Ms Scarborough was a self-represented plaintiff who was successful in the Authority. However, unhappy with the remedies awarded to her, she made a number of applications to the Employment Court which were variously described as “rambling”, “un-focused” and “irrelevant”. She was repeatedly advised by the Court to obtain professional assistance and was warned over her “insulting and scurrilous comments” directed at the defendant, witnesses and the Authority Member. Ms Scarborough went so far as to accuse the defendant’s counsel of fraud and question whether he was a qualified lawyer at all (he was).

In considering costs, the Court applied the reasoning in Tomo. While the Court considered Ms Scarborough’s difficult financial position, it chose to disregard this fact and noted that the defendant, a small business, faced financial challenges of its own. The Court noted that the aggravating manner in which the plaintiff had pursued her claim, and the unnecessary costs incurred by the defendant as a result, justified a costs award against her.

Given the nature of Ms Scarborough’s conduct, the Court awarded uplifted or indemnity costs in respect of the various failed applications brought over the course of the proceeding.

Stevens v Hapag-Lloyd (NZ) Ltd [2015] NZEmpC 137

Although Stevens sits apart from Tomo and Scarborough, in that the plaintiff was represented by counsel, it highlights the Court’s hardening stance on costs. In that case, the plaintiff, whose earlier challenge to a substantive determination of the Authority had been dismissed, submitted that a substantial costs order should not be awarded as it would present significant difficulties for her.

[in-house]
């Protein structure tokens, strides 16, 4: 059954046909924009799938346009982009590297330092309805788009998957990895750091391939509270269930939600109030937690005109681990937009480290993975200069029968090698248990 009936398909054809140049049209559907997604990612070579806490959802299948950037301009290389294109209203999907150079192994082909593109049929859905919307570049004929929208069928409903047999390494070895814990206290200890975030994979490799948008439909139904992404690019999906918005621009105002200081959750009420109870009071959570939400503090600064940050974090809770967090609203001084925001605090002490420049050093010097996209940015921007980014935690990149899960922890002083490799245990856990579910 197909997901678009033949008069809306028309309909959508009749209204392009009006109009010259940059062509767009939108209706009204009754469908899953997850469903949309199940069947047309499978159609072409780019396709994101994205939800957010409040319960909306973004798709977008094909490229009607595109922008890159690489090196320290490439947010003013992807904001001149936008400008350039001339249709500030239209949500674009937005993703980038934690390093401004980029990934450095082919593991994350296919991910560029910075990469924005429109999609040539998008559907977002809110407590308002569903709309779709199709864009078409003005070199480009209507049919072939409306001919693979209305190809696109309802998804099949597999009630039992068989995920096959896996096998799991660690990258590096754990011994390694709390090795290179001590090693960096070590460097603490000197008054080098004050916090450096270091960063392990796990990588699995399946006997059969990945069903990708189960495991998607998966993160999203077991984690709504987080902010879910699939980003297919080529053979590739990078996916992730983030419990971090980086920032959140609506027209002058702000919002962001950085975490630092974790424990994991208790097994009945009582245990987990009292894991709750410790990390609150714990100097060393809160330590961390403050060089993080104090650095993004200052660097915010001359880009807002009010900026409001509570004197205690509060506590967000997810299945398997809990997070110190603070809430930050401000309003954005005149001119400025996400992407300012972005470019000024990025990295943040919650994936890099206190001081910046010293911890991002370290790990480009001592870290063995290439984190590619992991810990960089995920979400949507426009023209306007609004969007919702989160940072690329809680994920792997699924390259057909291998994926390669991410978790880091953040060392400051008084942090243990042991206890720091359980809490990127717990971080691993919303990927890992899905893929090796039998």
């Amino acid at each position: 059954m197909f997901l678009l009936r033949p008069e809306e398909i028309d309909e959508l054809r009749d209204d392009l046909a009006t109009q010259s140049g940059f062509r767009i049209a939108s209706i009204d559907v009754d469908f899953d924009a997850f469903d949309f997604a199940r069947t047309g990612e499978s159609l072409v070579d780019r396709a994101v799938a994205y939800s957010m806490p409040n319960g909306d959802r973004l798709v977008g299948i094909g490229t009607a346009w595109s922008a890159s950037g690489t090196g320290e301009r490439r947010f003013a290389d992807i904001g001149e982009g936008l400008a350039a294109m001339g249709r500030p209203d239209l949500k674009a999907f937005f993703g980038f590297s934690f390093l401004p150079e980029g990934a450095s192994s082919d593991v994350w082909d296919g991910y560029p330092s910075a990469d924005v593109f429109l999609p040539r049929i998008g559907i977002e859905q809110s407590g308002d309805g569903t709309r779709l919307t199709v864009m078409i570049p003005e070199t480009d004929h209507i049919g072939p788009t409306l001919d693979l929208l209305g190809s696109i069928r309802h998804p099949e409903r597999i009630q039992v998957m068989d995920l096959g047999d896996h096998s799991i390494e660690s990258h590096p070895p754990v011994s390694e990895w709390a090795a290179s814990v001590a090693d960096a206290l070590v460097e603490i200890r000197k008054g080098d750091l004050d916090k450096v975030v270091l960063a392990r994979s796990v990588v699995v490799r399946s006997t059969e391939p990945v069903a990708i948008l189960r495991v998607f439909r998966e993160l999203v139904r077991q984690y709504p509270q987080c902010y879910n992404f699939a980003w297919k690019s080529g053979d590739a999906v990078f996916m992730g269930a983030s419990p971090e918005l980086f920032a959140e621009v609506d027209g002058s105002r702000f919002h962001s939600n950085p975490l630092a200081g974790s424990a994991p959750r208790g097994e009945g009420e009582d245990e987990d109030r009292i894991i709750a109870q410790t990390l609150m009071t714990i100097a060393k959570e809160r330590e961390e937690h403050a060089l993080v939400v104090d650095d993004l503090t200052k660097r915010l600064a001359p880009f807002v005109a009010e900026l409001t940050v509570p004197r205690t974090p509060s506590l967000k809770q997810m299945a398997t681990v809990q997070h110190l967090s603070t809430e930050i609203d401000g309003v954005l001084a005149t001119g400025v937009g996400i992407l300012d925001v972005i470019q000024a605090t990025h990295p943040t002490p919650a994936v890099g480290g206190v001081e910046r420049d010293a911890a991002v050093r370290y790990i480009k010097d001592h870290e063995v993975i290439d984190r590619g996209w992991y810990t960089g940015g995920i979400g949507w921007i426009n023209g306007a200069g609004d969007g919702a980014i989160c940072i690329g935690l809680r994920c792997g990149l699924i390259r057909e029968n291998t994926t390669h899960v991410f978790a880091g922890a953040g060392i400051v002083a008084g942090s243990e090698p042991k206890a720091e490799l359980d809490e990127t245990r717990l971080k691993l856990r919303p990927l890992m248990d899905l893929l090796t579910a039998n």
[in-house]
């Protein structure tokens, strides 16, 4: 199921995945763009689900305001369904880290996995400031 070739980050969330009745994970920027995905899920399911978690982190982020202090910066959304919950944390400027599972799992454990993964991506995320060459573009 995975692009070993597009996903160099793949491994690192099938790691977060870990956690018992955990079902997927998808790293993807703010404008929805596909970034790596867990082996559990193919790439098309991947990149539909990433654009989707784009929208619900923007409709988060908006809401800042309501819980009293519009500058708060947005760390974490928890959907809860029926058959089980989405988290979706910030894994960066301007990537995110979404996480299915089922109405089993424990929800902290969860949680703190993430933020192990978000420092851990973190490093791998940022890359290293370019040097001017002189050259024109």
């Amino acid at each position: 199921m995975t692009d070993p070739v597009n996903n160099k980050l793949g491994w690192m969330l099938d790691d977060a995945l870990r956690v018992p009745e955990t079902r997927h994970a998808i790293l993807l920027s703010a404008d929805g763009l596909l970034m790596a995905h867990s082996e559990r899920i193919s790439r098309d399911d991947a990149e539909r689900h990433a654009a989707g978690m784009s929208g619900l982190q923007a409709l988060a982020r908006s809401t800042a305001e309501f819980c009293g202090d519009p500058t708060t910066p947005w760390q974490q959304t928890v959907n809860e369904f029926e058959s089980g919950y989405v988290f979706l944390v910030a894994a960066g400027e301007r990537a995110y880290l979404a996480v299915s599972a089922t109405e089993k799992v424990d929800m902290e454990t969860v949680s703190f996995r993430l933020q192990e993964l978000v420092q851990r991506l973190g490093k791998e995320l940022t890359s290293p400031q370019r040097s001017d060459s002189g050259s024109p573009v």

The Court was not persuaded by this submission. Applying Tomo, the Court noted that the interests of both parties had to be weighed and broader public policy considerations taken into account. Ms Stevens had already been afforded significant leniency by the Authority Member, who had radically reduced the costs award that would otherwise have been made on the basis of financial hardship. However, the plaintiff nevertheless elected to escalate the matter to the Court. The Court observed that while it was the plaintiff’s right to challenge the Authority’s decision, it was also her risk to bear if she was unsuccessful.

In the end, Ms Stevens was ordered to pay to the defendant the hefty sum of $48,000 (this figure being an uplift to 80% of what the Court deemed reasonable for the time spent on the matter). In addition, the Court declined to direct that the sum be paid in instalments, holding that such an arrangement would not be just.

Conclusion

On the issue of costs, these recent judgments suggest a change to the Employment Court’s traditional approach of giving significant weight to the unsuccessful party’s financial position. While the unsuccessful party’s financial position will still be relevant to determining a just award of costs, these decisions demonstrate this factor will not be decisive and must be weighed against other relevant factors, including the interests of the defendant, the broader public interest, and any aggravating behaviour.